Tag Archives: Python

Graph Database and Albuquerque Bus Stops: Neo4j with py2neo

15 Apr

I have been slightly obsessed with the question: “How do you define network service areas client-side on a map.” I know it needs a networked data set and something to do with the Djikstra algorithm (Yes, we could just use an ESRI REST service but there is not one available yet – I will ask the City). After looking at JavaScript implementations of NetworkX, I stumbled upon graph databases, most notably Neo4J.  A networked data set is a graph. Guess what, it has Djikstra built-in, so I must be on the right path. I installed it and added a fake social graph using py2neo. That allowed me to make sure I could do a few things:

  • Add a node
  • Add a relationship
  • add attributes

Now it was time to start with some real data.

My first test was to load Albuquerque Bus Stops for a single route. Here is what I have in my database.

Bus Stops for Route 766. No Relations added yet.

Bus Stops for Route 766. No Relations added yet.

The image above was generated by calling the City of Albuquerque REST Endpoint for bus stops, parsing the response, and putting it in to Neo4J. The image is a view from the DB Manager. The code to do this is below.

from py2neo import Graph
from py2neo import Node, Relationship
from py2neo import authenticate
import urllib2
import json




for x in reply[“features”]:

Notice there are no Relationships! This is crucial if we will ever walk the network. I have manually added on, seen in the image below.

San Mateo links to Louisianna.

San Mateo links to Louisianna.

The code for this is:



I need to think about how to automate the relationship creation based on stop order and direction (there are stops on both sides of the street). Then, I will need to figure out how to make a node have relationships to other routes. For example, many stops are connected to the 777 route and I do not want a separate node for each. I want one with a property showing routes.

Well, a start to say the least. It has been fun learning about graph databases and if GIS doesn’t interest you, you could map your social network and walk it.


Python Wrapper for Leaflet

20 Mar

I recently stumbled upon Folium – a python wrapper for leaflet. I was excited and it seemed to work well. I slowly ran in to problems and the pages loaded slow. I probably did something wrong on my end, but decided to write a simple wrapper on my own.

My wrapper is a python function for different Leaflet features such as map and marker. When you call each function, it writes a string to a file to generate the HTML. Below is my python code (pyLeaflet.py).

class l(object):

def __init__(self,path):
self.f.write(‘<html><head><title>Map From Python</title><link rel=”stylesheet” href=”http://cdn.leafletjs.com/leaflet-0.7.2/leaflet.css&#8221; /></head><body><script src=”http://cdn.leafletjs.com/leaflet-0.7.2/leaflet.js”></script><div style=”height:900px; width:900px” id=”map”></div><script>\n’)

def map(self, lat,long,zoom):
self.f.write(“var map = L.map(‘map’, {center: [“+str(self.lat)+”,”+str(self.long)+”], zoom:”+str(self.zoom)+”});\n”)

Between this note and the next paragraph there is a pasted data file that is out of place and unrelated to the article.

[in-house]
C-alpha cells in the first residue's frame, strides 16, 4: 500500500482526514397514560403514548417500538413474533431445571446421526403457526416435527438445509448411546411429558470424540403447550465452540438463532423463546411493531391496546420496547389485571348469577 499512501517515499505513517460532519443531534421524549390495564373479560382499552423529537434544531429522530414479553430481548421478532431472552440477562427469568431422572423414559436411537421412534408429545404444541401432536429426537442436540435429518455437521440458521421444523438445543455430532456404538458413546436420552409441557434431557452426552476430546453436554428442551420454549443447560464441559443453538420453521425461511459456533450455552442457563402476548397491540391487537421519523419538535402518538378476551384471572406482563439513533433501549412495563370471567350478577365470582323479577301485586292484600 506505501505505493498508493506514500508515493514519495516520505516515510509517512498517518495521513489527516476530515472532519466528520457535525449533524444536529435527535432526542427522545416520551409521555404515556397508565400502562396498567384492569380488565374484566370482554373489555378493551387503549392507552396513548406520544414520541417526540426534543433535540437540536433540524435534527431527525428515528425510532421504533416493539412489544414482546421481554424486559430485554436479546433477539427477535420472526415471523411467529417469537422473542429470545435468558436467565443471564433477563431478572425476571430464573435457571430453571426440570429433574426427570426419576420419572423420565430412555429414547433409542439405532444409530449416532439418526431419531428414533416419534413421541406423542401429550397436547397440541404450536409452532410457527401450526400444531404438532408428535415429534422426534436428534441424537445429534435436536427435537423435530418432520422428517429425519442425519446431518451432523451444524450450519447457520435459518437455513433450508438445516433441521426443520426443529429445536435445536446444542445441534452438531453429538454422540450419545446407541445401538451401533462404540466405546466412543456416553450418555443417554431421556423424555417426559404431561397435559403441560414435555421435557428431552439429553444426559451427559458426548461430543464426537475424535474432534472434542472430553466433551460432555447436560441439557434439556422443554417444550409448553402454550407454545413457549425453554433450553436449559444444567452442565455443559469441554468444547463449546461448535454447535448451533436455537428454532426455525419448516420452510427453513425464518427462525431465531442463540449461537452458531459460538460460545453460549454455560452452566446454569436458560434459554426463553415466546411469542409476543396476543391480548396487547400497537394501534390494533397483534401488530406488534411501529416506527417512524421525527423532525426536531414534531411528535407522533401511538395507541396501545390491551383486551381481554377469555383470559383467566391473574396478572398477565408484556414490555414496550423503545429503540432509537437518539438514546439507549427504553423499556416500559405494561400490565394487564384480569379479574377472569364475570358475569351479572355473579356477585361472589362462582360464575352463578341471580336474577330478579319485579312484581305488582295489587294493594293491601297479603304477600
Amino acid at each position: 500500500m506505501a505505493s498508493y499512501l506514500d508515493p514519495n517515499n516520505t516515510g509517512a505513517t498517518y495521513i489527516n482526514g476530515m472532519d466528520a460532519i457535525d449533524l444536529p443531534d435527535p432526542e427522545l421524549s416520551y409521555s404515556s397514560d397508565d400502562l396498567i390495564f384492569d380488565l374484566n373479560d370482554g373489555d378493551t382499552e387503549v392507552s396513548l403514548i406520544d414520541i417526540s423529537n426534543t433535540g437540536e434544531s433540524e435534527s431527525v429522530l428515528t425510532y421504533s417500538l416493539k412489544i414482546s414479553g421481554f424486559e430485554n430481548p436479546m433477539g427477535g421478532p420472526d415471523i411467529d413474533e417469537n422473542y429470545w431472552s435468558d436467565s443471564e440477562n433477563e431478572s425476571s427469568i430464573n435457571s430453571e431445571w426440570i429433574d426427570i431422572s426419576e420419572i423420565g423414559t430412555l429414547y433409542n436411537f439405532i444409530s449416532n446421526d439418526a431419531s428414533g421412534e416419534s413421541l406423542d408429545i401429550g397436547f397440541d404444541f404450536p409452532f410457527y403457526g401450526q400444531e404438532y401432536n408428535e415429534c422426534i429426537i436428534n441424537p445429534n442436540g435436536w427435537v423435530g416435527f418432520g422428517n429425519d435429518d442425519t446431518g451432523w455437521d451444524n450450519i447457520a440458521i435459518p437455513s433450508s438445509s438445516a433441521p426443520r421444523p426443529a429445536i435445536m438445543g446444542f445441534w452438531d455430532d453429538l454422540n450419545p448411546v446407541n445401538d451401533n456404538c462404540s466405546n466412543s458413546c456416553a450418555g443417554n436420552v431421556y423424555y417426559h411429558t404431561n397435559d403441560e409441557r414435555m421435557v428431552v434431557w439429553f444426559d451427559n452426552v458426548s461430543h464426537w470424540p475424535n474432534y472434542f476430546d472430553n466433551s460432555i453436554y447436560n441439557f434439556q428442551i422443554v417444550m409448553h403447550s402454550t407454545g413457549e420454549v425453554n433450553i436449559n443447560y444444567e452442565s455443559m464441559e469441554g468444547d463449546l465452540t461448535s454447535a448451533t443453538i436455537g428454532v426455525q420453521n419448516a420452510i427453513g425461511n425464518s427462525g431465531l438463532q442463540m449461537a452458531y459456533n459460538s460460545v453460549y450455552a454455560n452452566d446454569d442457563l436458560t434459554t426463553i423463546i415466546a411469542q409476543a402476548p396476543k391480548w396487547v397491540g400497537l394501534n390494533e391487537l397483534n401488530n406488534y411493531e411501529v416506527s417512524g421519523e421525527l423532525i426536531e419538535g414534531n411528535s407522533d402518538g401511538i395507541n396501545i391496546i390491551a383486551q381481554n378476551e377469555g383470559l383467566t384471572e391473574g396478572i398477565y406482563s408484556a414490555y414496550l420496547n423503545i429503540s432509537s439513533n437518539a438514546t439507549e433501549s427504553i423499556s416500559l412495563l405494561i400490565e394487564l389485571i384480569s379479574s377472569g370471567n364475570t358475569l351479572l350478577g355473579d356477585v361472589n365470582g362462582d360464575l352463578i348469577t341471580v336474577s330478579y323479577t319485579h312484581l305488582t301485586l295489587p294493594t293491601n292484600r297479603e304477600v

def marker(self,lat,long, popup=””):
self.f.write(‘L.marker([‘+str(self.x) +’,’+str(self.y)+’]).bindPopup(“‘+str(self.popup)+'”).addTo(map);\n’)
def onclick():

def makeMap(self):

To use the code, follow the example below.

>>> from pyLeaflet import l
>>> L=l(“Paul.html”)
>>> L.map(35,-106,8)
>>> L.marker(35,-106)
>>> L.marker(34,-106,”Hello from Python”)
>>> L.makeMap()

The output will be an HTML file called paul.html that displays a map with a maker.

Load GeoJSON in ArcMap

2 Feb

It came up on Twitter that you cannot edit GeoJSON in ArcMap. That gave me the idea to try and write a plugin that allows just that. This post will layout a procedure for editing GeoJSON in ArcMap. The final code solution needs work, but it is a good start.

Reading GeoJSON in ArcMap

I grabbed a text file from my Github and saved it to my desktop. This is not the best example, but it was good enough to test the process. I started by reading the file in to ArcMap. The code reads in the file and converts it to JSON. It then iterates through the features, grabbing the coordinates and putting them in to an array.  Lastly, it writes it to a default geodatabase.

import arcpy
from arcpy import env
import json
for x in data[“features”]:

You will have a map like the image below.

GeoJSON pointsl oaded via Python in ArcMap

GeoJSON pointsl oaded via Python in ArcMap

Writing GeoJSON in ArcMap

You can now use the editing toolbar to draw and edit features as you would any other data source in ArcMap. In the image below, I have deleted most of the features.

Features remaining after edit.

Features remaining after edit.


When you have finished editing, you can save out the data as GeoJSON by reading the feature class, grabbing the field that holds the geometry and then writing it out to a text file.

rows = arcpy.SearchCursor(“testlayer13″)
out.write(‘{“type”: “FeatureCollection”,”features”: [\n’)
for row in rows:

The output is a textfile with GeoJSON.

The GeoJSON output

The GeoJSON output


Not pretty, but a start for how I would go about it. Would need to figure out how to do this for polygons and polylines.

Handling Dates in Open Data with JavaScript and Python

13 Jan